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Treasure is the eleventh solo release for veteran bassist Charnett Moffett. Much like his previous efforts, the focus here is on the New York native's jaw-dropping technique on both upright and electric fretless bass. Mixed in with the traditional jazz instrumentation of bass, piano, guitar and drums, Moffett utilizes the more unconventional sounds of tablas, tamboura and sitar to enhance this all-original set of eclectic, swinging music.
Although Moffett's performance throughout the disc will undoubtedly make bass players do a double-take, the music reveals much more than mere bass indulgence. Even on the solo bass tracks ("Country Blues," "Sound Healing I," "Sound Healing II"), Moffett's composing emphasizes groove and melody. The opening "Swing Street" maintains an accessible appeal with a funky momentum, in spite of blazing, effects-driven bass licks. The monster-chops showcase "Beam Me Up" reveals a fondness for the late Jaco Pastorius, with Moffett in commanding form on fretless bass. Adding to the tune's intensity is bass clarinetist Oran Etkin and drummer Denardo Coleman, a long-time Moffett musical collaborator.
Another frequent associate of Moffett, guitarist Stanley Jordan, makes a guest appearance on two tracks, "The Celebration" and "The Things of Swing," the latter featuring some of the session's most inspired playing. Another bright moment comes with "Say La La," a lengthy, drone-based groove, where Moffett shares melodic duty with Kugo harpist Tomoko Sugawara, aided by sitarist Anjana Roy and Angela Moffett on tambura.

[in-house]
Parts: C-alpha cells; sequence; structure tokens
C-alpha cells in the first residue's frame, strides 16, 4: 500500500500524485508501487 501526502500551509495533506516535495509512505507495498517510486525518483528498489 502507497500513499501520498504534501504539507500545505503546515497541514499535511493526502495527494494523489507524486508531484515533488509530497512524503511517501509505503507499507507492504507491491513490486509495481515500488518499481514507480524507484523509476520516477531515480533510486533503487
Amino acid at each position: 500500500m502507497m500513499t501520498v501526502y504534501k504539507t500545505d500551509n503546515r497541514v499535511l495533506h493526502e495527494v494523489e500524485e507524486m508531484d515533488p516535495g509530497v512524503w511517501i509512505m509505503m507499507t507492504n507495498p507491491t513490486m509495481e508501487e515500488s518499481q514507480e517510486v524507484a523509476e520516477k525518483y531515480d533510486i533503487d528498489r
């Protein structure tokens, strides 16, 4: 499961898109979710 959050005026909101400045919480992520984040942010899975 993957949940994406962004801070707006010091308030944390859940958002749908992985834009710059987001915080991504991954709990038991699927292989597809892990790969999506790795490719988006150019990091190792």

Treasure is a welcome addition to Moffett's recorded output. Once again, he continues to find fresh, innovative ways to bring the bass front-and-center.
Track Listing: Swing Street; The Celebration; The Things of Swing; Say La; Beam Me Up; Praise; Country Blues; Down Up Blues; Say La La; Treasure; Sound Healing I; Sound Healing II.
Personnel: Charnett Moffett: upright bass, fretless electric bass, piccolo electric bass; Casimir Liberski: piano (4); Denardo Coleman: drums (1, 5); Rodney Holms: drums (2, 3, 4, 6); Moa Moffett: drums (8), tablas (2, 11, 12); Stanley Jordan (2, 3); Angela Moffett: Tamboura (1-4, 8, 9, 12), vocals (4); Oran Etkin: bass clarinet (1, 3, 5); RJ Avallone: trumpet (2); Irwin Hall: tenor saxophone (2); Anjana Roy: sitar (4, 9); Amareia Moffett: vocals (4); Tomoko Sugawara: Kugo Harp (9); Jana Herzen: didgeridoo (8).
I love jazz because anything is possible; it has few rules and the best jazz breaks those ones. I prefer free improv because it doesn't really have any rules at all.
I was first exposed to jazz in my teens (in the late sixties).
The first jazz record I bought was Filles de Kilimanjaro by Miles Davis, shortly followed by Extrapolation by John McLaughlin.
My advice to new listeners is to listen as widely as possible and not to make snap judgments--stick with it.